Rough-and-tumble play can involve children climbing over one another, wrestling, rolling around, and even pretending to fight, according to Raising Children.
Rough-and-tumble play can look different at each stage of your child’s life. Babies usually enjoy being bounced on an adult’s knee, or lifted into the air. Toddlers enjoy spinning around or dancing and Preparatory School children enjoy playing chase or wrestling.
While rough play is fun for children, there are also many benefits of rough-and-tumble play. These include:
Children learn their limits
Children are able to push themselves to see what they are, or are not, capable of. They are also able to observe and test the capabilities of other children or adults.
Development of social relationships
Boys find out what is appropriate in a play situation and what other boys are not comfortable with. Rough play allows boys to build relationships in a social context, as they work to develop boundaries and roles.
Strengthened bonds with parents
Parents are also encouraged to participate in rough-and-tumble play with their boys as it is fun and can strengthen your bond with them. Research has found it is crucial for bond development between boys and their fathers.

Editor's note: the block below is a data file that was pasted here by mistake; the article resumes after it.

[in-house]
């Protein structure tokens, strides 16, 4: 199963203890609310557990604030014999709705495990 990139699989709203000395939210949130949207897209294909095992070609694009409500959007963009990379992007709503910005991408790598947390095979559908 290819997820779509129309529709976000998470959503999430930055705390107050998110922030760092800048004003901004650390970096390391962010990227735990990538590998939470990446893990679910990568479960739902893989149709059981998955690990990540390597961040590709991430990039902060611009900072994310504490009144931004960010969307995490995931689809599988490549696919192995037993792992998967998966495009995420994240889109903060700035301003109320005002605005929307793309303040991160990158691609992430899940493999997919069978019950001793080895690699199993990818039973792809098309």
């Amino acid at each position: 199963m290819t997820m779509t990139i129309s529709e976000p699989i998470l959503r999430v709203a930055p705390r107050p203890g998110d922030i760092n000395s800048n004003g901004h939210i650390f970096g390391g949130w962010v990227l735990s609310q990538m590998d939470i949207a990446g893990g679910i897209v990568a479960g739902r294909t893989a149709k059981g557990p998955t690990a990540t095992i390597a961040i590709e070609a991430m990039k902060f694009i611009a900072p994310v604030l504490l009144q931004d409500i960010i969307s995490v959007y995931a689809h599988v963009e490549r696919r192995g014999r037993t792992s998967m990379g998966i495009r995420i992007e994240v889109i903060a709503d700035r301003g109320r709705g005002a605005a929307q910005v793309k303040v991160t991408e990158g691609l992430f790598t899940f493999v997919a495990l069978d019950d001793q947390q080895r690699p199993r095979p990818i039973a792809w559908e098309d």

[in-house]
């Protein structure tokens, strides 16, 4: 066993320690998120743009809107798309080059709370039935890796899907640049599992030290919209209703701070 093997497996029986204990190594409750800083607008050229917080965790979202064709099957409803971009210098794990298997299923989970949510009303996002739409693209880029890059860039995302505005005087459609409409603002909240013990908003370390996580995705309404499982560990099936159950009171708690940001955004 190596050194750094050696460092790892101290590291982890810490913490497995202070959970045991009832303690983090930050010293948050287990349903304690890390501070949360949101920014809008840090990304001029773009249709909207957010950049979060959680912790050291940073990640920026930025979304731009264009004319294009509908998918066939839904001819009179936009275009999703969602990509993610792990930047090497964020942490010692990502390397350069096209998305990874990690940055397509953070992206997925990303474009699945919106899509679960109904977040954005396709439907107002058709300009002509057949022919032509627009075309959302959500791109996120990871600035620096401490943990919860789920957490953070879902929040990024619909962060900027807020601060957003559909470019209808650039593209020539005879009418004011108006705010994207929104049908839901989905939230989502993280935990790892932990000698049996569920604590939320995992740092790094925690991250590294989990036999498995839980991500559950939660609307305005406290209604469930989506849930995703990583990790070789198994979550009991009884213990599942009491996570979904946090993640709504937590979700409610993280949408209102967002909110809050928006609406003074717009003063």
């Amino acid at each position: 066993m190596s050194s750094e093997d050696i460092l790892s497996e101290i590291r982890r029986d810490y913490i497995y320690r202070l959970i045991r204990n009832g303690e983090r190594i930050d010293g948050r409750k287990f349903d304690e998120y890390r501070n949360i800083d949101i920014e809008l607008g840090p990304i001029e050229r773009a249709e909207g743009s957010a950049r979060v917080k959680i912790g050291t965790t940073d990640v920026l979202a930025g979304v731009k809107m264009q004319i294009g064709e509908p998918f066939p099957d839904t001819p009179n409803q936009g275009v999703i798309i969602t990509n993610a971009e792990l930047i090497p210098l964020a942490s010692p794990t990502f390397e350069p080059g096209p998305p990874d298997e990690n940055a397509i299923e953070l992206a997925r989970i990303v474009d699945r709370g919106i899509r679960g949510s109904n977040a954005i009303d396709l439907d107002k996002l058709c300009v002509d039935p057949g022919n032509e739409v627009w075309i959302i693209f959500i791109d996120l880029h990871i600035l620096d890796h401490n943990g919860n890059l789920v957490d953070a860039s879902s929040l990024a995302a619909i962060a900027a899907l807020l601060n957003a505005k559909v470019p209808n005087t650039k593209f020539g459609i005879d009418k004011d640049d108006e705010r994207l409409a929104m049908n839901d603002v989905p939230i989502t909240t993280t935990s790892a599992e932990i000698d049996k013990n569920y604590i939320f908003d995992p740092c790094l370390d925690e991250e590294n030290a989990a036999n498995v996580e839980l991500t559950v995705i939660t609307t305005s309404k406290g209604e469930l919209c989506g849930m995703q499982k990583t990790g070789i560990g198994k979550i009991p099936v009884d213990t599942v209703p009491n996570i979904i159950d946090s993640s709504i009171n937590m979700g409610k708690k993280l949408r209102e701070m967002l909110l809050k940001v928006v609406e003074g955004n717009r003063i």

Exercise and time in the outdoors
Rough-and-tumble play often occurs outside and it can be a great form of exercise for your son as it often involves a high level of movement and energy.
Children can occasionally be hurt through rough-and-tumble play, but it is usually not intentional and it is important that boys are allowed to play and test their limits. Set boundaries and rules so that children know what is permitted so that play fighting does not turn into real fighting.
In 2019, Christ Church Grammar School will open the doors to it’s Early Learning Community (ELC). Book a tour to discover the wonderful opportunities available for boys from three years old to participate in an age appropriate learning program specifically designed for boys.